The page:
Arrested Development has always rewarded close viewers, those of us who are experts enough in Bluth family trivia to trace the recurrence of a joke throughout a string of seasons. And while one of the pleasures of watching the fourth season came from revisiting some of our favorite old tropes (George Michael, Star Wars Kid, makes an appearance in Spain!), the overlapping narrative structure proves that one of the show's biggest strengths could become its downfall — recurring jokes can turn into recurring nightmares. I was struck by a claustrophobia that had nothing to do with being stuck indoors. The Bluths had always been miserable people, but delightfully so. Season four was the first time they felt overwhelming. I wanted to turn off my TV and get away from them, maybe run off to India and get in touch with my spiritual side instead. Even though you weren't binging, Wendy, did you experience any claustrophobia like this?

WM: A-ha! It was only two episodes I hadn't watched yet. For complicated reasons, I couldn't check to see how many I had left in my Netflix queue; my previous dispatches had been sent during a massive thunderstorm in Chicago that knocked out my Internet service for about 30 hours. It was like I was stuck in Sudden Valley. (Fun fact: The iPhone voice dictation hears “Michael Bluth” as “my medical blues.”) But more troubling was the way I didn’t feel like I was that close to the end — just lost in that mire that you described so well, going in circles, coming back again and again to the same old things, the shtick about Rebel Alley and Ron Howard, the maritime law jokes, the ostrich squawks. Yes, I guess it must have been claustrophobia, because at the end of each episode, I rarely felt like I wanted to go back in right away.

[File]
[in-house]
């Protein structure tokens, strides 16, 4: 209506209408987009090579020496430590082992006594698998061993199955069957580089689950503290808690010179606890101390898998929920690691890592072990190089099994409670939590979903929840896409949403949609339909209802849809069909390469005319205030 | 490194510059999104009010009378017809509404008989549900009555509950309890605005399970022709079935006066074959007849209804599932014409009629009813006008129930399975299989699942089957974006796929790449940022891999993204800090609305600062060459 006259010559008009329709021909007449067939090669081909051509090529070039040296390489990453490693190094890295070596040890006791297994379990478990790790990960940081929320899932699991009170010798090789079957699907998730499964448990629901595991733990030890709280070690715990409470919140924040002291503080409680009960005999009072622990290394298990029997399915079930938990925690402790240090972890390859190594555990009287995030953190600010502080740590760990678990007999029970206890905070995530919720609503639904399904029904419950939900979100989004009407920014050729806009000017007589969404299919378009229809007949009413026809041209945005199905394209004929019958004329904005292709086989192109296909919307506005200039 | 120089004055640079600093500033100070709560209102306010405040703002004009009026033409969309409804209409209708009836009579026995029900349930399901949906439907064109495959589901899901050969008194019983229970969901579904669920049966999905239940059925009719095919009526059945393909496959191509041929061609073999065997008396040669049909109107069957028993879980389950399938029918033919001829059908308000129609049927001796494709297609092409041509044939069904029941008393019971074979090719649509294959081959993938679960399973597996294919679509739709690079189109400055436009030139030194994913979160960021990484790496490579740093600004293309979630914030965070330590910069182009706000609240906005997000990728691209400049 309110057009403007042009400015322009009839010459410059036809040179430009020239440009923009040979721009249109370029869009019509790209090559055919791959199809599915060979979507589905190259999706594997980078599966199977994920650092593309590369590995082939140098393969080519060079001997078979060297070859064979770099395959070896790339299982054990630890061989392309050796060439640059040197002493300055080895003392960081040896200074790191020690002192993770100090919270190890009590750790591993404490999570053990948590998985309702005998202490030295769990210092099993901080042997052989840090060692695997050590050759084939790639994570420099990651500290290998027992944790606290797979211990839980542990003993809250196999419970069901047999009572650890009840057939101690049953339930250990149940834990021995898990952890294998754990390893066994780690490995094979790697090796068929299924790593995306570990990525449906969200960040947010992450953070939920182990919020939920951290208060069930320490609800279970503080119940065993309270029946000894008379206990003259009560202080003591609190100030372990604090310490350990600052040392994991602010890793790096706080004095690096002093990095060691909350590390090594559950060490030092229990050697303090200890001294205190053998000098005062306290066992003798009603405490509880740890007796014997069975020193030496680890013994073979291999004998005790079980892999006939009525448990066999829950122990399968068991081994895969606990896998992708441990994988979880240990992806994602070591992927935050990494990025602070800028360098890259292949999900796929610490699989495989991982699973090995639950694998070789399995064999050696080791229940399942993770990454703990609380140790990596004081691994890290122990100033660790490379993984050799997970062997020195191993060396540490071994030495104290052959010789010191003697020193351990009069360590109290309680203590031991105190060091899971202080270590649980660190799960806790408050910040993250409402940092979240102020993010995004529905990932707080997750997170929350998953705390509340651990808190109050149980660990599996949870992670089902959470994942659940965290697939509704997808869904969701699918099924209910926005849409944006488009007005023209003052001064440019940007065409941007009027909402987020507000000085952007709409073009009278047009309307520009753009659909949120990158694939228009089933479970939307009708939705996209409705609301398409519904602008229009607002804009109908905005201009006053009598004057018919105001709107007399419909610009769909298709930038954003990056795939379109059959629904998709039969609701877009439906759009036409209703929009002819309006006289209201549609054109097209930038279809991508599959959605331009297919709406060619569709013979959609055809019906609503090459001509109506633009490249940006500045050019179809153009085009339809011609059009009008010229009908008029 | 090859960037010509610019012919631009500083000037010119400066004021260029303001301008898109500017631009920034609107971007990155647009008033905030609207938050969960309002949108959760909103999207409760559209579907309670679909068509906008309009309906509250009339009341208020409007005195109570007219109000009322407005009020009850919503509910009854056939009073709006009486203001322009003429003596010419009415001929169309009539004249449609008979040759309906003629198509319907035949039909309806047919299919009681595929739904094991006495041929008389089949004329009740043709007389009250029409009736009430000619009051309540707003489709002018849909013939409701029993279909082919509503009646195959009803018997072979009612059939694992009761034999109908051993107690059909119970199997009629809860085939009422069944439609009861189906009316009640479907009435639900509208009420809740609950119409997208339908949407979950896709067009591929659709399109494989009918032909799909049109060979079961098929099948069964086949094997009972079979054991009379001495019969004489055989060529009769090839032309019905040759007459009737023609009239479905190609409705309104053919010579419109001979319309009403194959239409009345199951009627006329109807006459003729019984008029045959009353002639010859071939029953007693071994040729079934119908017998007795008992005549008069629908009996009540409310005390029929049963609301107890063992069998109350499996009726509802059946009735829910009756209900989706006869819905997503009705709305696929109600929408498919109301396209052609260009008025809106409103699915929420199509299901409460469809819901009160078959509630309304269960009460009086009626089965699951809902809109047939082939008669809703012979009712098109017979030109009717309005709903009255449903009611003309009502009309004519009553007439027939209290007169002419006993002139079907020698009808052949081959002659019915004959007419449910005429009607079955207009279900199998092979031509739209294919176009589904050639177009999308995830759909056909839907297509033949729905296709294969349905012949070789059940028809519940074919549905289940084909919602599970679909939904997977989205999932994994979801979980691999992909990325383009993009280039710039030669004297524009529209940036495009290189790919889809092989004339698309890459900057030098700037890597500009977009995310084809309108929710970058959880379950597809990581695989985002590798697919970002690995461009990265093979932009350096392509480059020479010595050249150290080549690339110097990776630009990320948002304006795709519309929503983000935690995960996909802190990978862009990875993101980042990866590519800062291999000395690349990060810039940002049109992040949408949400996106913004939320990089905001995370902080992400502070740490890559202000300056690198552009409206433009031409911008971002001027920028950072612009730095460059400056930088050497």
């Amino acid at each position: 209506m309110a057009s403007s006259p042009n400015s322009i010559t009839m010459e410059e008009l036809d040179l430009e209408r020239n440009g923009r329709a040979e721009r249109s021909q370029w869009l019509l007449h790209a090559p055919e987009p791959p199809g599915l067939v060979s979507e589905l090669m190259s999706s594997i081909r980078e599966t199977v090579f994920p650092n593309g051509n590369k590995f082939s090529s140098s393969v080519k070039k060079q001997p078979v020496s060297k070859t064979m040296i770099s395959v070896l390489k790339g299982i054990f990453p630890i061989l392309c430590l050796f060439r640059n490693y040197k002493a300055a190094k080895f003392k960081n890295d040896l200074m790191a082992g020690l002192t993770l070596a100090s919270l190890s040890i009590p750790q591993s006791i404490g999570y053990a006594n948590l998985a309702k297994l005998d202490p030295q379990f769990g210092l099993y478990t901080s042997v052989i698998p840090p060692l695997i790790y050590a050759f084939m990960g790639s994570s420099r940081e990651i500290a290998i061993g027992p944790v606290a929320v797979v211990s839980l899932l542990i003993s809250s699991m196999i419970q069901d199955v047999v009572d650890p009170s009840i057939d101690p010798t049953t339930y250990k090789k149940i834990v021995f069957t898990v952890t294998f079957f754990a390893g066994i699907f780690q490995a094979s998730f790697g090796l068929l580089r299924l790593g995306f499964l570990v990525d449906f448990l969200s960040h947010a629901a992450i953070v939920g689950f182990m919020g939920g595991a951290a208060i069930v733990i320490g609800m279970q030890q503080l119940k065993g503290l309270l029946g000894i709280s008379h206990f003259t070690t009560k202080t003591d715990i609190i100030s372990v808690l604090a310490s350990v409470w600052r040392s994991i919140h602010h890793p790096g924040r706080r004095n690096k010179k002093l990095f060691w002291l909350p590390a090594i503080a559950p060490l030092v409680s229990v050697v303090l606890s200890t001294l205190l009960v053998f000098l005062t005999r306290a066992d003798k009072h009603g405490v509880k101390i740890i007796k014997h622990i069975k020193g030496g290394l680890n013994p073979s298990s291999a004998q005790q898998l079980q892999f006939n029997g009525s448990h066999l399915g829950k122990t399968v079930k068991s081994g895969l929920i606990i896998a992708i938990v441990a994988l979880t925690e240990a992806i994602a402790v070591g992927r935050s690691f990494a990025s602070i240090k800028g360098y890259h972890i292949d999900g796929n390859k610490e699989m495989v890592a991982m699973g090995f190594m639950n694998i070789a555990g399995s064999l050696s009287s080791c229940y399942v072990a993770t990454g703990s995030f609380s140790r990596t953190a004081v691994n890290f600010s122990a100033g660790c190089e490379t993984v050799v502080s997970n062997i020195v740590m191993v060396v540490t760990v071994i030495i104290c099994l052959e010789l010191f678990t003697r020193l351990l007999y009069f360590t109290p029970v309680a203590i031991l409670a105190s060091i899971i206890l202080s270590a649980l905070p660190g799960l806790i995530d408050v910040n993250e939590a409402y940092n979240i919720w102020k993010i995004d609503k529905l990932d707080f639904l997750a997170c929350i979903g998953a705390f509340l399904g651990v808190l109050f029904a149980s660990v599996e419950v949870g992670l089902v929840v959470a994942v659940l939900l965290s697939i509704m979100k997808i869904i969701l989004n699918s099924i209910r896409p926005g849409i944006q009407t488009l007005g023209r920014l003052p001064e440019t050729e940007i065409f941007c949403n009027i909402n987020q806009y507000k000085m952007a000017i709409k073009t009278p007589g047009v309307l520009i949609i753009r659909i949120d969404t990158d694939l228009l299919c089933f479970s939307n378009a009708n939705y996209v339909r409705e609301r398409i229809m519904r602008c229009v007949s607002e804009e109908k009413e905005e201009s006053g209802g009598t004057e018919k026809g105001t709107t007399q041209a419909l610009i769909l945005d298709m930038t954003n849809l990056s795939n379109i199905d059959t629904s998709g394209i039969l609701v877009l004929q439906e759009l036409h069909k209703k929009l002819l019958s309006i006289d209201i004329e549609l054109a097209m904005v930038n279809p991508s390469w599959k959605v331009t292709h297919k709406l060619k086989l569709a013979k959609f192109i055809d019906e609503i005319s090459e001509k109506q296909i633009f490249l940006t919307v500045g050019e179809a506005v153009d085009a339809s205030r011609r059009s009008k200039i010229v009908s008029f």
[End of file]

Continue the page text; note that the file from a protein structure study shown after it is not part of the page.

But this morning I got my Wi-Fi back and watched the Buster episode! And while I love me some Buster, I had given up hope that his story would be as funny this time around. But in one fell swoop of a giant hand, I finally felt rewarded for sticking it out all these weeks, not just with the usual Motherboy hilarity, but with the drone-attacks-from-a-strip-mall bit that was the first genuinely on-the-money political commentary I’d seen all season. And more than any other episode this season, it felt like it could stand on its own, and instead of just watching the next and final episode in the same sitting (because I am, after all, behind schedule), I was able to savor this one.

So maybe there’s something of an arc there after all? In the midst of your epic weekend of viewing, did you feel you were close to the end by the time Buster’s robotic hand beckoned to us all?

MK: You know, I was looking over our e-mails, Wendy, and I realized how negative my tone had become. I want to back up and say that my lost weekend of binging on AD was not all eye rolling and disappointment and ODing on juice boxes. I was genuinely excited reunite with this lunatic family and their crazy chicken dancing, and to see how time had treated each of the characters. Then, as I got farther along and realized that each episode would have a different narrative focus, I was particularly psyched to see the Buster and George Michael episodes. How do the innocents of the family deal with being the star of the show for a while?